Leaving on time in the morning

Leaving on time in the morning

Author :Jo Whitfield , for ‘Spot A Childcare’

Getting yourself and your child ready and out of the door on time in the morning can sometimes be a real challenge, and power struggles and upsets are not the greatest way to start the day.

The problem is, there’s a deadline – you have to be out of the door by a certain time, or you’ll be late for work. It’s all very nice when you’re just getting ready for a leisurely afternoon in the park, but when there’s a fixed time involved things suddenly get stressful and seem ten times more difficult.

Your child will pick up on your stress levels and be less relaxed themselves, you’ll be preoccupied by the preparations and less likely to be connected with your child, and your patience is likely to be in shorter supply. It’s a vicious cycle – the more you lose patience and the more disconnected you become from your child the less you will be able to gain their cooperation. We’ve all been there!

So how do we approach this situation?

Try to move away from expecting blind obedience and submission. In order to achieve this you will most likely end up using bribes and threats, in a desperate attempt to get your child to do what you want.

“If you don’t get your shoes on now then there’ll be no TV tonight”.

This approach might seem tempting in the moment, but the problem is that in the long term it can be counterproductive as it breaks down the connection between parent and child and reduces willing cooperation. Soon you’ll find you’re having to resort to these measures every morning. This does not make for a happy, healthy relationship.

Better to use strategies aimed to gain your child’s cooperation and allow you to actually enjoy your time together.

Give warnings

Abrupt orders, and expecting your child to comply instantly, are not realistic. Don’t expect your child to stop whatever they’re doing suddenly and without warning. Instead try;

“In two minutes it’s time to put our shoes on” or “You just have a minute to finish what you’re doing, then it’s time to come eat your toast”.

Another method is to connect with your child before giving direction.

“That’s a great model you’re building there, what’s it going to be?….You’ll have to finish that when you get home this afternoon. Right now, I need you to fetch your coat.”

Think about it. You don’t like having to drop everything without warning. And your child just isn’t on the same page as you when it comes to the morning’s priorities and timescales. Give them a chance. Gentle reminders and warnings will help reduce resistance.

Be playful

This is one of the best ways to stay connected, and connection is the key to cooperation. Make a game out of things, be silly, joke and giggle together. Have a silly tooth-brushing song, grab a couple of stuffed toys and have them talk to your child. “I’ll bet your forgot your shoes. I love your coat. Will it fit me? I’m gonna eat all your breakfast when you’re not looking.” Make silly noises as the shoes go on.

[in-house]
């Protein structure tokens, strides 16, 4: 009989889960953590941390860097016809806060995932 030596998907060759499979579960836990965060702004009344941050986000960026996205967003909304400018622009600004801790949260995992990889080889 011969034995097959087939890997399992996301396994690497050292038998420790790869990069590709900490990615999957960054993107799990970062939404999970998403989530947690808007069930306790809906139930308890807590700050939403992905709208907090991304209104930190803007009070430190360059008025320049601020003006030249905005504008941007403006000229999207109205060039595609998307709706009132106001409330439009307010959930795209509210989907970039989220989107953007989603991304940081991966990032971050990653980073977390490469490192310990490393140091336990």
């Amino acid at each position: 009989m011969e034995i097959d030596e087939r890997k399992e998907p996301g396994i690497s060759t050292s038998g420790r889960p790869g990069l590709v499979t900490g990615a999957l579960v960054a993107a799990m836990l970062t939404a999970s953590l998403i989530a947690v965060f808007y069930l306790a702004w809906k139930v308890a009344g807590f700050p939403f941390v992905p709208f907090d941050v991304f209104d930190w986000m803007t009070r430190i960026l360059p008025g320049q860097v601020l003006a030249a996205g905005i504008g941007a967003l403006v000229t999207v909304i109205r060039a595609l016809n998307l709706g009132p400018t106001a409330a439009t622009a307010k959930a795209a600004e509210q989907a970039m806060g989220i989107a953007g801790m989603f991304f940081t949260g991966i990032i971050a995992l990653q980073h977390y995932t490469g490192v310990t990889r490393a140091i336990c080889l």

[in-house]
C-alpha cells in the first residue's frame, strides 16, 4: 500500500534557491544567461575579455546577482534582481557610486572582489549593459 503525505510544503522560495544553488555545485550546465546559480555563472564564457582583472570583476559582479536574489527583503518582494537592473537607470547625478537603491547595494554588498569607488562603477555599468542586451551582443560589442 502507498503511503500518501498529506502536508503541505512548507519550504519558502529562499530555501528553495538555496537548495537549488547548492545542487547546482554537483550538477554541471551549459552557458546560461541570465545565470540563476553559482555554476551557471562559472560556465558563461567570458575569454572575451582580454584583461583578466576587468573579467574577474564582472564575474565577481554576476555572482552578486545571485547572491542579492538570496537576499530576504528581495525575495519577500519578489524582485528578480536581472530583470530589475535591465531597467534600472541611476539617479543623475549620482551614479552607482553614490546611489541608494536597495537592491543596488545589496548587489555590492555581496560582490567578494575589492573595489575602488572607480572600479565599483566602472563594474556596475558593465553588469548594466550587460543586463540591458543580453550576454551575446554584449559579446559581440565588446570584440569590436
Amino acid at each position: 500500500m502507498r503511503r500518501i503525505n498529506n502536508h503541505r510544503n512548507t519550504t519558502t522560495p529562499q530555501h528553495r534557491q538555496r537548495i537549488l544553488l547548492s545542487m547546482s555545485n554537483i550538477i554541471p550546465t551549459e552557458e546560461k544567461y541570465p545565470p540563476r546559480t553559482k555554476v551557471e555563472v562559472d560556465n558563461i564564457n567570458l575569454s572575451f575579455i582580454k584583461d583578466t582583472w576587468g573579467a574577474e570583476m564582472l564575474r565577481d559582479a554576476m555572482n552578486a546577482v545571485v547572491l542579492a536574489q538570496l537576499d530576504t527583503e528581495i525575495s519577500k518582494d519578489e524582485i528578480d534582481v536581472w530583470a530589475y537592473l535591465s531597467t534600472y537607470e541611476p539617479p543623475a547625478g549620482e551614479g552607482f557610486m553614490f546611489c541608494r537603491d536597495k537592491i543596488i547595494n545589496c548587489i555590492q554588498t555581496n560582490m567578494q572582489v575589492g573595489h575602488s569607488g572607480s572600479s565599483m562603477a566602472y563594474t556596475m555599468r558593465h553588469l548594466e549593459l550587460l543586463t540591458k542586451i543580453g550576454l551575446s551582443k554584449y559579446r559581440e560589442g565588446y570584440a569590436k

Give choices

Many children are far more cooperative when they feel they have a little control over things. Obviously, they have no choice over whether or not they leave on time that day, or even whether they leave the house at all. In fact, when you think about it, children get very little choice over what happens to them day to day, and toddlers especially, can really start to trying to test us and exert their independence. This is actually healthy and normal, so let’s encourage it when we can.

“Would you like to put your shoes on here or there?” or “Are you going to brush your teeth before or after you’re dressed”

These little things can make so much difference, helping a child feel respected and just that little more in control of their own destiny. This should lead to less push back, which is what we’ll get when we simply bark orders.

Do it yourself

If it’s quicker and easier, and your child is willing, don’t be afraid to do things for them. Don’t get hung up on whether or not they should be putting their own shoes on by now. Maybe your child likes the closeness of you helping, maybe they just can’t seem to focus long enough to get the job done themselves. Either way, the time will come soon enough when they will refuse your help. Don’t worry that you’ll still be putting their shoes on for them when they’re a teenager. That won’t happen. If you really want them to practise doing something on their own, then maybe that leisurely trip to the park would be a better time. It’s not worth getting into a fight about it right now.

Develop a routine

I’ve found this has become more helpful as my child get older and things are less chaotic. Children love little rituals, repetitions and routines. It can help them know what to expect, where they are, and to feel safe and calm. This strategy will be more important for some children than others. It depends on the child, and on what stage they’re at.

None of these strategies will guarantee instant success or will work every time. But if you find what works best for you and your child, you should have a less stressful morning, a happier child, and a better relationship in the long term.

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